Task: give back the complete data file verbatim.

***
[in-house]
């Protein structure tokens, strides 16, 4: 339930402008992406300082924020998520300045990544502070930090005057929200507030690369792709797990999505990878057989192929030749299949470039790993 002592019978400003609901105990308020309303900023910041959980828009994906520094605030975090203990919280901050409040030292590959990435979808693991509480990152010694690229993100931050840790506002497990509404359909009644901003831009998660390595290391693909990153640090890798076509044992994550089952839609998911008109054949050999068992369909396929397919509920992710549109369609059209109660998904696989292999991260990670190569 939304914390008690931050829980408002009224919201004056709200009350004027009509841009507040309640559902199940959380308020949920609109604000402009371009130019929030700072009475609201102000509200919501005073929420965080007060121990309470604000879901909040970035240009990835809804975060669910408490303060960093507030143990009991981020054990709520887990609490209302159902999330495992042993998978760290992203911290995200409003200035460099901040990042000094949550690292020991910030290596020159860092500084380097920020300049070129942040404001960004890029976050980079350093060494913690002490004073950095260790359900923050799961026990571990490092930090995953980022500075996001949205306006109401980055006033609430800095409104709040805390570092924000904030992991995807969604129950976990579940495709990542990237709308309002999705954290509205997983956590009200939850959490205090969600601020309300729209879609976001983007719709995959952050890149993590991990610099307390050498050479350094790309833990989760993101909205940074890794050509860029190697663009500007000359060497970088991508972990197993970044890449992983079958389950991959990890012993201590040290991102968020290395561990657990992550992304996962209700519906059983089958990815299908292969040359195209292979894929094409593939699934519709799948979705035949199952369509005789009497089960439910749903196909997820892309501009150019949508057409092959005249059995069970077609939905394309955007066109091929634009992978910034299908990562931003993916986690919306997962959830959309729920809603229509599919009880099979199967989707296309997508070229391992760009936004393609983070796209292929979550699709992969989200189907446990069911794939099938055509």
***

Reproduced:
[in-house]
């Protein structure tokens, strides 16, 4: 339930402008992406300082924020998520300045990544502070930090005057929200507030690369792709797990999505990878057989192929030749299949470039790993 002592019978400003609901105990308020309303900023910041959980828009994906520094605030975090203990919280901050409040030292590959990435979808693991509480990152010694690229993100931050840790506002497990509404359909009644901003831009998660390595290391693909990153640090890798076509044992994550089952839609998911008109054949050999068992369909396929397919509920992710549109369609059209109660998904696989292999991260990670190569 939304914390008690931050829980408002009224919201004056709200009350004027009509841009507040309640559902199940959380308020949920609109604000402009371009130019929030700072009475609201102000509200919501005073929420965080007060121990309470604000879901909040970035240009990835809804975060669910408490303060960093507030143990009991981020054990709520887990609490209302159902999330495992042993998978760290992203911290995200409003200035460099901040990042000094949550690292020991910030290596020159860092500084380097920020300049070129942040404001960004890029976050980079350093060494913690002490004073950095260790359900923050799961026990571990490092930090995953980022500075996001949205306006109401980055006033609430800095409104709040805390570092924000904030992991995807969604129950976990579940495709990542990237709308309002999705954290509205997983956590009200939850959490205090969600601020309300729209879609976001983007719709995959952050890149993590991990610099307390050498050479350094790309833990989760993101909205940074890794050509860029190697663009500007000359060497970088991508972990197993970044890449992983079958389950991959990890012993201590040290991102968020290395561990657990992550992304996962209700519906059983089958990815299908292969040359195209292979894929094409593939699934519709799948979705035949199952369509005789009497089960439910749903196909997820892309501009150019949508057409092959005249059995069970077609939905394309955007066109091929634009992978910034299908990562931003993916986690919306997962959830959309729920809603229509599919009880099979199967989707296309997508070229391992760009936004393609983070796209292929979550699709992969989200189907446990069911794939099938055509």